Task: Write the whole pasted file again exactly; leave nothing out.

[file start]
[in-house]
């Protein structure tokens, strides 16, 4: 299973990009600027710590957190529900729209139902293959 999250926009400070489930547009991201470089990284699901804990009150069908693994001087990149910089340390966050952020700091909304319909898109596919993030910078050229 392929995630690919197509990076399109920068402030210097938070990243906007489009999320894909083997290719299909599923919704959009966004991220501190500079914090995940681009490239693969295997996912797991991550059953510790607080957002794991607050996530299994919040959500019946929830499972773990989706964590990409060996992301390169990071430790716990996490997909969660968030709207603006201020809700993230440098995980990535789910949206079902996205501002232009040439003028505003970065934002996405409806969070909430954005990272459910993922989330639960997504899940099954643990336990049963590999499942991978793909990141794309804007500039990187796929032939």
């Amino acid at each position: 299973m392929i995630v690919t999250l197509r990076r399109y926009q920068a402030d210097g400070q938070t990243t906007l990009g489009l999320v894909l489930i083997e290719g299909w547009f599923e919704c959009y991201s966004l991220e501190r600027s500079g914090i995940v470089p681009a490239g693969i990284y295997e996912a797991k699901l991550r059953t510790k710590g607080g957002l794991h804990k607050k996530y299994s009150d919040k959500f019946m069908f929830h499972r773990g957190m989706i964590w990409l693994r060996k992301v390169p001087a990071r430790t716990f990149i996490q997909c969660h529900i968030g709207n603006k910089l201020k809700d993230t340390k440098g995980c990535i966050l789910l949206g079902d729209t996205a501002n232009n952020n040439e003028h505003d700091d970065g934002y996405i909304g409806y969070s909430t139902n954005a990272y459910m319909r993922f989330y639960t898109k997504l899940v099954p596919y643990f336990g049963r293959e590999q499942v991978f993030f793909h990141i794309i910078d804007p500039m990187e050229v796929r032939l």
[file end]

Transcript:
[in-house]
């Protein structure tokens, strides 16, 4: 299973990009600027710590957190529900729209139902293959 999250926009400070489930547009991201470089990284699901804990009150069908693994001087990149910089340390966050952020700091909304319909898109596919993030910078050229 392929995630690919197509990076399109920068402030210097938070990243906007489009999320894909083997290719299909599923919704959009966004991220501190500079914090995940681009490239693969295997996912797991991550059953510790607080957002794991607050996530299994919040959500019946929830499972773990989706964590990409060996992301390169990071430790716990996490997909969660968030709207603006201020809700993230440098995980990535789910949206079902996205501002232009040439003028505003970065934002996405409806969070909430954005990272459910993922989330639960997504899940099954643990336990049963590999499942991978793909990141794309804007500039990187796929032939």
């Amino acid at each position: 299973m392929i995630v690919t999250l197509r990076r399109y926009q920068a402030d210097g400070q938070t990243t906007l990009g489009l999320v894909l489930i083997e290719g299909w547009f599923e919704c959009y991201s966004l991220e501190r600027s500079g914090i995940v470089p681009a490239g693969i990284y295997e996912a797991k699901l991550r059953t510790k710590g607080g957002l794991h804990k607050k996530y299994s009150d919040k959500f019946m069908f929830h499972r773990g957190m989706i964590w990409l693994r060996k992301v390169p001087a990071r430790t716990f990149i996490q997909c969660h529900i968030g709207n603006k910089l201020k809700d993230t340390k440098g995980c990535i966050l789910l949206g079902d729209t996205a501002n232009n952020n040439e003028h505003d700091d970065g934002y996405i909304g409806y969070s909430t139902n954005a990272y459910m319909r993922f989330y639960t898109k997504l899940v099954p596919y643990f336990g049963r293959e590999q499942v991978f993030f793909h990141i794309i910078d804007p500039m990187e050229v796929r032939l």